TRENTON — State lawmakers began their formal review of Gov. Phil Murphy’s proposed budget Wednesday, holding the first of four public hearings to solicit testimony from residents and, more typically, interest groups.

Assembly Budget Committee chairwoman Eliana Pintor Marin, D-Essex, said these are unprecedented times due to the devastating coronavirus pandemic and resulting health and economic suffering.

“Gov. Murphy has proposed his $44.8 billion budget that addresses some of these issues and problems that we are facing,” Pintor Marin said. “However, the proposed budget won’t look the same once it gets through the Legislature.”

That’s typical, every year. But Wednesday’s hearing also gave the first sign this year will be different and potentially less contentious: Just 34 people testified, which was only about half the number from the initial budget hearings each of the last two years.

In part, that is because the budget is awash with borrowed money – around $4.3 billion last fall – and federal funds, with $6.434 billion on its way to New Jersey under the COVID relief package being signed into law Friday by President Joe Biden.

Dena Mottola Jaborska, associate director of New Jersey Citizen Action, said with so much money available, recovery funds should be directed to working immigrants not legally in the country who have not been eligible for federal stimulus funds or unemployment benefits.

“It would be tone deaf and quite frankly callous not to do so,” Mottola Jaborska said. “These families are literally living a humanitarian crisis that demands our attention and a solution.”

The New Jersey Chamber of Commerce wants the state to put $500 million toward grants and loans for businesses.

Christopher Emigholz, vice president of government affairs for the New Jersey Business and Industry Association, said the funds must be spread over a couple of years – especially since the state is planning to spend more than half its surplus to raise spending 11% in the coming year, with spending $3.9 billion higher than recurring revenues.

“This is boding for possibly a massive tax increase in the future,” Emigholz said.

At his regular coronavirus briefing, Murphy said a comprehensive answer on the spending of the new federal resources will follow later but that he said “from the get-go, looking at opportunities to reduce our debt has got to be on the list of considerations.”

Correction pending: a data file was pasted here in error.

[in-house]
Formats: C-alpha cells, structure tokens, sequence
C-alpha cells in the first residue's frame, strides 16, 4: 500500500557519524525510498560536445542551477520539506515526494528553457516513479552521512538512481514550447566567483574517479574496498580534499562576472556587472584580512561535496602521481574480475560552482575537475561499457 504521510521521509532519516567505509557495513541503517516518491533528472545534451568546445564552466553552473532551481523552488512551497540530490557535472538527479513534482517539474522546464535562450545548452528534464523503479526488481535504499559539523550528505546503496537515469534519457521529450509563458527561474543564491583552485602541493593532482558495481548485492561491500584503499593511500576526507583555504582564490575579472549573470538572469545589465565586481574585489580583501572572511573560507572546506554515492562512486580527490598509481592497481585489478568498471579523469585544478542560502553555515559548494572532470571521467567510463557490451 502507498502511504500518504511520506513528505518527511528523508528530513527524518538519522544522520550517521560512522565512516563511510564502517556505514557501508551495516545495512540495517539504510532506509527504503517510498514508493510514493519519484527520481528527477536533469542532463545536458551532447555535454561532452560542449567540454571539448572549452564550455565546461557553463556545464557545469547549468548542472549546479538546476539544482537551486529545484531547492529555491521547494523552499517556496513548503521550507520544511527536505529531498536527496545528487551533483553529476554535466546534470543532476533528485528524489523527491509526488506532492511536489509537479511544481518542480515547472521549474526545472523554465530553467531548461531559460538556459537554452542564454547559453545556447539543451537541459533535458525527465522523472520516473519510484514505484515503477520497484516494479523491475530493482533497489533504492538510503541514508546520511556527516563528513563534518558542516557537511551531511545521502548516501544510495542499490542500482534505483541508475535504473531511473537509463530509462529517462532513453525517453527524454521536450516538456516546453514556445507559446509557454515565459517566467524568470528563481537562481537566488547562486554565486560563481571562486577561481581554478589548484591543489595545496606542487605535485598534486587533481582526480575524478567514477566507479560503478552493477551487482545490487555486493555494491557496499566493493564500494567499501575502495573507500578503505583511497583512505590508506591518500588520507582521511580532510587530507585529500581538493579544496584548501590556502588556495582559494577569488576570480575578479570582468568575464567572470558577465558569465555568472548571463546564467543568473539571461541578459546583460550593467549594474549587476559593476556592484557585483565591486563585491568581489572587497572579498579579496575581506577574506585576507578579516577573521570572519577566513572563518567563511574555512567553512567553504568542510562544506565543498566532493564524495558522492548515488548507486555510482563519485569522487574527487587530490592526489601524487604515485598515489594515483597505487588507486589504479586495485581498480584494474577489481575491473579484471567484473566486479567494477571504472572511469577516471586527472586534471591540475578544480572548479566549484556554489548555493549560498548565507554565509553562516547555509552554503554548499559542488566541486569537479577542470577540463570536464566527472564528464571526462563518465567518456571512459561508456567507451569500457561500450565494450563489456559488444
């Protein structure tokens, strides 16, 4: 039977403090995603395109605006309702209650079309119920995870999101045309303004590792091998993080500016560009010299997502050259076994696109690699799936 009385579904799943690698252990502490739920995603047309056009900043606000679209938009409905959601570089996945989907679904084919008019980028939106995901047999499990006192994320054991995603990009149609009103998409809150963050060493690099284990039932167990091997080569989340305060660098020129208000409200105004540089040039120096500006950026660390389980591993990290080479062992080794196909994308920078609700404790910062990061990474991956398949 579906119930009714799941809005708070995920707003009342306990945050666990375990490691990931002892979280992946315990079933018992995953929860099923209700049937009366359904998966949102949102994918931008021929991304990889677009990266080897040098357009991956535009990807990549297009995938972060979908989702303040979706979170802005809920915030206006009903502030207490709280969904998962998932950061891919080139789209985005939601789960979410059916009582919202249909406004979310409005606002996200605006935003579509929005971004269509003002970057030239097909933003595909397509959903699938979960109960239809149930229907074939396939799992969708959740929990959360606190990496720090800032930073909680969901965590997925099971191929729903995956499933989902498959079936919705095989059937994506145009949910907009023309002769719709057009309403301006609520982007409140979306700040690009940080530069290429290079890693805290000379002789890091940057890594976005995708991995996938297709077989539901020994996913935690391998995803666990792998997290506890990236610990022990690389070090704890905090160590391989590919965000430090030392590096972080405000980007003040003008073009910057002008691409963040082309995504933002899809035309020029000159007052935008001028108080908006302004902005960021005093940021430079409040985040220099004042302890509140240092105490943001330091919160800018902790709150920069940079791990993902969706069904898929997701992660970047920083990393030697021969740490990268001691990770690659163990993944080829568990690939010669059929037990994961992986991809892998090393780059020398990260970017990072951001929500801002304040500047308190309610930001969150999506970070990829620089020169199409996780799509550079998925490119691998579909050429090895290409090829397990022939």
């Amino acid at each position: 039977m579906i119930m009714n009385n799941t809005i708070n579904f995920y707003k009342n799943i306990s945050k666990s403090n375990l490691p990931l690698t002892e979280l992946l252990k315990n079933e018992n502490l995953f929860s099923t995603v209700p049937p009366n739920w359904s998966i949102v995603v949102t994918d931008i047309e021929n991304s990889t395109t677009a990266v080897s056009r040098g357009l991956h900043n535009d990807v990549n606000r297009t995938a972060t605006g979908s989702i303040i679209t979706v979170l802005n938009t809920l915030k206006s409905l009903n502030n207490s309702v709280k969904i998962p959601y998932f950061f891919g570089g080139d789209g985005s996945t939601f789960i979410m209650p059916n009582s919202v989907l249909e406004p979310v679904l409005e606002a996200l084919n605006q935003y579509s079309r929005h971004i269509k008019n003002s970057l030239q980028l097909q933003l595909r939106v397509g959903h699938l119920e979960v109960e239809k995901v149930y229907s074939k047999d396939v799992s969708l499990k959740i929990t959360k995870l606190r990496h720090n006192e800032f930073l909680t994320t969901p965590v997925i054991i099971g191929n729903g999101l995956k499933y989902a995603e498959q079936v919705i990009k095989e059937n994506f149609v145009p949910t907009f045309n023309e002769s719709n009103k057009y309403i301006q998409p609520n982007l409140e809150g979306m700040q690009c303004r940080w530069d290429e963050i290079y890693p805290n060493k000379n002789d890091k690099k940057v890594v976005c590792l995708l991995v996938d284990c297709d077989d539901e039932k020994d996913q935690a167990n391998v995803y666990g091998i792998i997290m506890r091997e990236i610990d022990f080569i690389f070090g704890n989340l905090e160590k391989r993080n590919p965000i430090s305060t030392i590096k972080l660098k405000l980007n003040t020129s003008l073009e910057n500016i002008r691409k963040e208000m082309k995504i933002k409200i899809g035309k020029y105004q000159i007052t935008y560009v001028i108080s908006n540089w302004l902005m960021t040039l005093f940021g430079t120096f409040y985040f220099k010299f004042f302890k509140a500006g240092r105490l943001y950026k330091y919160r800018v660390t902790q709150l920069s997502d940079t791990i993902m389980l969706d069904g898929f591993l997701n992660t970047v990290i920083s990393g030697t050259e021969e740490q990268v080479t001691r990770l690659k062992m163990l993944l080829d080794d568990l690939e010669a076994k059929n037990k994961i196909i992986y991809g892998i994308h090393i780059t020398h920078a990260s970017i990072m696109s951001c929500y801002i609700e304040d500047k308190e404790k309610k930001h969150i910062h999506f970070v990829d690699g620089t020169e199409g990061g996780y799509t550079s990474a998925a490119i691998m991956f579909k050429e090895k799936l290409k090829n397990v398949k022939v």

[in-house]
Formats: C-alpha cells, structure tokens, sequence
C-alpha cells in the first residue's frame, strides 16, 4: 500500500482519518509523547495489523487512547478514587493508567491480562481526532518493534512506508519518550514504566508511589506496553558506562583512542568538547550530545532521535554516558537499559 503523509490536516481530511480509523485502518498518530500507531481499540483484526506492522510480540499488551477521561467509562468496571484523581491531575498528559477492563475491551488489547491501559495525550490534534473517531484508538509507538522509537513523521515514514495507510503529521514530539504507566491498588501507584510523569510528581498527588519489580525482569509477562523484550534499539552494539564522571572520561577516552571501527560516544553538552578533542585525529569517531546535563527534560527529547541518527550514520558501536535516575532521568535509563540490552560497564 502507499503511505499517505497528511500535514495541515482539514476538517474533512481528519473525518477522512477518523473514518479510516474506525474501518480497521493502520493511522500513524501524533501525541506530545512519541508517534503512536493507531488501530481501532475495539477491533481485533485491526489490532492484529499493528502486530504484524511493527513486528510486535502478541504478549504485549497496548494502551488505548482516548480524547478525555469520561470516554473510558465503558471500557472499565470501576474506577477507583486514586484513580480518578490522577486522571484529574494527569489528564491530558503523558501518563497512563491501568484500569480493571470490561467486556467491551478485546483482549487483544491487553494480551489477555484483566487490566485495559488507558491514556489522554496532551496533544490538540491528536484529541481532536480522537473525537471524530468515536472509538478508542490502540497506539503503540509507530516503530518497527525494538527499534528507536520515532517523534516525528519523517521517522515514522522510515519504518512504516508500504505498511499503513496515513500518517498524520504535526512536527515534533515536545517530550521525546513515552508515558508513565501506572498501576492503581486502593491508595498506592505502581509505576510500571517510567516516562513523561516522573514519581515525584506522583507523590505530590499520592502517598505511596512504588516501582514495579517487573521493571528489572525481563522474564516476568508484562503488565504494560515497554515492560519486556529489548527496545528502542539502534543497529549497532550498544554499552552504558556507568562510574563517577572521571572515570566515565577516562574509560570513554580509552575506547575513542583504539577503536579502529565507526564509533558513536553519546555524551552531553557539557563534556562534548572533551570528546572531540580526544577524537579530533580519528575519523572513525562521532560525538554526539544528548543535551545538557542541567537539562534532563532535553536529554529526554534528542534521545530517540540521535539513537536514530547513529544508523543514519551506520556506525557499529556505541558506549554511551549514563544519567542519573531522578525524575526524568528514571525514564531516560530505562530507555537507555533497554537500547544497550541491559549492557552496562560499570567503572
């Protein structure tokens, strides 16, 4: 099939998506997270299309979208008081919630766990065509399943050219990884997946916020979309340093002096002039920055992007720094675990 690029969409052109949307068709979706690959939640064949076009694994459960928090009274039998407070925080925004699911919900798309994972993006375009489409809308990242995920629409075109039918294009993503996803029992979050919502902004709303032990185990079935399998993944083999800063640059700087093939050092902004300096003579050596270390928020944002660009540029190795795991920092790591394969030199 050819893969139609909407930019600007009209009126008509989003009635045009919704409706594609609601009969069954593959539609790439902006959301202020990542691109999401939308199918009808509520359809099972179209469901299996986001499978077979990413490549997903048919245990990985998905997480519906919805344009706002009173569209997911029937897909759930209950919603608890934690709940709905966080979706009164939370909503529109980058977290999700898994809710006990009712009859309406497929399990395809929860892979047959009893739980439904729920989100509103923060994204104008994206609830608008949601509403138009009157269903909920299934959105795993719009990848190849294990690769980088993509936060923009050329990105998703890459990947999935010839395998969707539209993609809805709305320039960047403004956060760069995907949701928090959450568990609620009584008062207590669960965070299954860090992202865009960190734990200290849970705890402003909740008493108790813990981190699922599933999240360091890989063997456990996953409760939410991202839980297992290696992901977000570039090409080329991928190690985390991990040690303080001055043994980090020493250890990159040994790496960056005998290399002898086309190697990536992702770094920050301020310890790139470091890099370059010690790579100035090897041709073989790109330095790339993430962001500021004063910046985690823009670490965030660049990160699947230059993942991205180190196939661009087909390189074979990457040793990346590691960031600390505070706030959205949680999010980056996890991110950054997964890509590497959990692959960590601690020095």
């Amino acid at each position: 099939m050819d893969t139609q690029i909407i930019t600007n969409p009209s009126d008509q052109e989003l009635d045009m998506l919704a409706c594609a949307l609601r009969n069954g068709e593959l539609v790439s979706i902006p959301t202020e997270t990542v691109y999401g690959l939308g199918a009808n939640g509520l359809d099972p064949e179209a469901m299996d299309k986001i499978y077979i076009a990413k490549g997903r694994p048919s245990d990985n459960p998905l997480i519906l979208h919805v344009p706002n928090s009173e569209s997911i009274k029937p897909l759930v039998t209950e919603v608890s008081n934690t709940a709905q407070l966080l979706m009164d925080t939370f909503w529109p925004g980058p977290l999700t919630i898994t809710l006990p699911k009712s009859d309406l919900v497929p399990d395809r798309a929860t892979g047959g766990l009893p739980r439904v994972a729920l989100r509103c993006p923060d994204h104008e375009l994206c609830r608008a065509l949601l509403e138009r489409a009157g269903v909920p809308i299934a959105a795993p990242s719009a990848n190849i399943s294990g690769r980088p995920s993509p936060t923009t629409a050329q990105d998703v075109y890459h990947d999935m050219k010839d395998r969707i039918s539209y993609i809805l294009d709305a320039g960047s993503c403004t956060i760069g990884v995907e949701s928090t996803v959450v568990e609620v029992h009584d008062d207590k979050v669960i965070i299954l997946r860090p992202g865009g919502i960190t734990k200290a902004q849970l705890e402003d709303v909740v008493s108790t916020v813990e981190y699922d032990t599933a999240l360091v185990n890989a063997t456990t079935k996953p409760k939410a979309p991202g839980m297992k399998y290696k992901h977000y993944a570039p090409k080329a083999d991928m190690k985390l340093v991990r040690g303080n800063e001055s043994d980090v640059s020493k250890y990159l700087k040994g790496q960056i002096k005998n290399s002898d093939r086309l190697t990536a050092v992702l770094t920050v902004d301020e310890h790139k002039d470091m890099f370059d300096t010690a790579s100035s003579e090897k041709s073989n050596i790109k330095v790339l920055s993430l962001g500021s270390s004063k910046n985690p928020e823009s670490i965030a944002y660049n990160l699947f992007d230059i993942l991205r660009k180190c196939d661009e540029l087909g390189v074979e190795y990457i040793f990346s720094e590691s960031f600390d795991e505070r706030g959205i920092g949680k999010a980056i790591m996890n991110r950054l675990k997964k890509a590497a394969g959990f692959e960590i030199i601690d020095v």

“I was looking at the sort of the list of the needs, we have, vaccination support, and all the monies that go with that,” he said. “Keeping frontline workers employed and delivering services. Unemployment insurance benefits. The expansion of Medicaid that we've seen over the past year, rental assistance, landlord assistance.

“All of the utilities payments that are in arrearages – I think now the estimate is $700 million. A devastating reality for small businesses, restaurants, bars. More help for childcare. I could go on,” Murphy said. “There's lots of areas where we could put those resources to good use. But we do owe folks a more comprehensive answer to that and with time, we will do that.

Many of the topics addressed by witnesses at the hearing were staples of these events, such as reimbursements for social services agencies, funding for University Hospital in Newark and diversions of funds intended for clean-energy programs.

Staci Berger, president and chief executive officer of the Housing and Community Development Network of New Jersey, spoke in opposition to a different fund diversion, shifting $42 million from the Affordable Housing Trust Fund, nearly half of it to a program primarily benefiting middle-income residents.

“New Jersey had closed the page on nearly a decade of treating the Affordable Housing Trust Fund like a slush fund. We encourage you to not write a sequel to that horror story now,” Berger said.

The budget puts $20 million toward a Down Payment Assistance Program providing $10,000 to help cover a down payment and closing costs for people with incomes as much as 40% above an area’s median to help them buy a home.

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School funding was also a frequent topic, raised by representatives from Monroe, Paterson and Toms River.

Murphy’s proposed budget increases spending through the school funding formula by $578 million, making up most of the proposed $624 million increase in total aid to schools. Overall, the proposed education spending – including things like the teachers’ pension contribution – rises $1.74 billion.

However, one-third of districts would lose state aid as part of a gradual transition back to the school funding formula. Toms River Regional school board member Alexander Mizenko said that amounted to $5 million this year and $8 million next year, even though his district is under adequacy.

“We are mandated to provide a thorough and efficient education or adequacy by the state of New Jersey,” Mizenko said. “Our funding situation has made that close to impossible for the last several years.”

The budget includes $50 million for stabilization aid to districts that are losing funds.

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